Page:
Don’t forget the Scottish Comedy FC Podcast. Subscribe/download/listen HEREIf Beanz Mean Heinz, then Heinz means Wigan. Home to the largest food processing factory in Europe, the Kitt Green factory in Wigan produces over one billion cans of beanz, hoopz, spaghettiz and soupz every year. When you fart, think of Wigan.
And that’s pretty much all Wigan is famous for, at least until this year. This year Wigan shocked the football establishment by beating oil-rich Man City in the 2013 FA Cup Final. An underdog’s triumph, a heartwarming tale capped when Ben Watson’s last-minute goal won the match at Wembley.
With that goal Wigan clinched their first trophy, their first taste of European football by qualifying for the UEFA cup, and, arguably, sealed their relegation from the Premiership when they couldn’t raise their game three days later for a must win match against Arsenal. A match they lost 4-1, confirming their relegation to the Championship.
It seems apt that Wigan’s most famous player is another underdog, who survived against the odds, and whose own tale centres on an unlikely FA Cup triumph.
On 17 November 1965, during a first round replay against Doncaster Rovers, Harry Lyon, the club’s top scorer, who had scored 67 goals the previous season, was stretchered off after 19 minutes with a suspected broken leg. But that didn’t stop him. With just a few shots of whiskey, a painkiller and heavily strapped leg, he returned to the game and went on to score a second half hat trick to win the match 3-1 for Wigan.
During his career for the Latics (short for Athletic) Harry played in almost every position, including on two occasions in goal when he conceded only one goal, a penalty. He was released at the end of the 1968/69 season and moved on to bitter rivals Chorley. But with 273 goals in just eight year, he left a legend.
Shortly after, Wigan tried to create history by applying to join the Scottish league in a publicity stunt, after repeated attempts to join the English league had failed. They applied 34 times to the English league before they were successful in 1978. Yet, just 35 years later they were crowned FA Cup winners.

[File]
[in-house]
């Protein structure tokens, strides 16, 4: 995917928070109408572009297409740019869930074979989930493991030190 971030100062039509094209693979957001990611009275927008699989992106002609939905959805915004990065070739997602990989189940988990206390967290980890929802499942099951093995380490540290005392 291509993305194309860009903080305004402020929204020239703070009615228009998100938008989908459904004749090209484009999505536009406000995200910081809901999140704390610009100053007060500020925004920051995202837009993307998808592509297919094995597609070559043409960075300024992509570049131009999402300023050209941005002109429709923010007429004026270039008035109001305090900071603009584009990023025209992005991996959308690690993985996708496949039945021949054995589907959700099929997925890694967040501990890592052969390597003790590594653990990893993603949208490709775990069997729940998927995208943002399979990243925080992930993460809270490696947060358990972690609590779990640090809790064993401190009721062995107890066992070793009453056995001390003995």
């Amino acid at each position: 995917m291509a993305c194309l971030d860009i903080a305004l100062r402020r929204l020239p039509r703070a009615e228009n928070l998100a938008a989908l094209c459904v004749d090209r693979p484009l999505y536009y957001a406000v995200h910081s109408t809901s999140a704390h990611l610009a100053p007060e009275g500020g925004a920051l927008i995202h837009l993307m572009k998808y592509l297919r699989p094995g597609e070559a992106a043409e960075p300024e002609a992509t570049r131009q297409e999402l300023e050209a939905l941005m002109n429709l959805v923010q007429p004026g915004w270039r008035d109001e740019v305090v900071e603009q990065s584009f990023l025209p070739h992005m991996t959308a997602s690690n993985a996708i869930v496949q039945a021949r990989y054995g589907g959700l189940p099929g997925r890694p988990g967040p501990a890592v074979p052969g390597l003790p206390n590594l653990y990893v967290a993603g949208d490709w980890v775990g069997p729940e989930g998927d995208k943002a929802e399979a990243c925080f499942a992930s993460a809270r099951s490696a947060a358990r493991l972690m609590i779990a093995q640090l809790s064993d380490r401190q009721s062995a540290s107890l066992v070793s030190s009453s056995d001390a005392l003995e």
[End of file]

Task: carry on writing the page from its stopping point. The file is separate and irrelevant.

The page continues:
With such a short history in the top flight, we can forgive them for not having an extensive songbook. With their entrance music borrowed from Hollywood (‘The Battle’ from the Gladiator soundtrack); their goal celebration music borrowed from nearly every other club as they play ‘Tom Hark’ by the Piranhas, which is used by Wolverhampton Wanderers, Burnley, Liverpool FC, Sheffield United and Ipswich town, to name a few, we were surprised they didn’t even attempt to record an FA Cup song. Perhaps they thought they had all the music they needed as Wigan already make the world toot. Instead we find the fans beat them to it by also borrowing a song from another source. This time the Fratelli’s ‘Whistle For The Choir’ which has been rewritten with new words for the cup final. This is ‘Whistle To The Lactics’.
You can download/listen/subscribe to the Scottish Comedy FC podcast HERE
About the Author
After too many years as season ticket holder at Parkhead, Andy Todd renounced the SPL three years ago to support Queens Park. One team is a rank bunch of amateurs who play in a state of the art stadium and the other is…(I think we can all see where this is going).
Andy has been performing comedy for 18 months but is currently ‘between gigs’ while he writes a book on Scottish property law to be published in Summer 2012. Its potential audience will be less than 300 but his mum will be very proud.
Follow Andy on Twitter: @toddandy
Check out Andy’s website: www.toddandy.com
Tags: Andy Todd, Championship, Dave Whelan, DW Stadium, English football, FA Cup, football, Football League, Football music, Football songs, Harry Lyon, Heinz, JJB Stadium, Jukebox Durie, Latics, Music, Premier League, Roberto Martinez, Scottish Comedy FC, Wigan, Wigan Athletic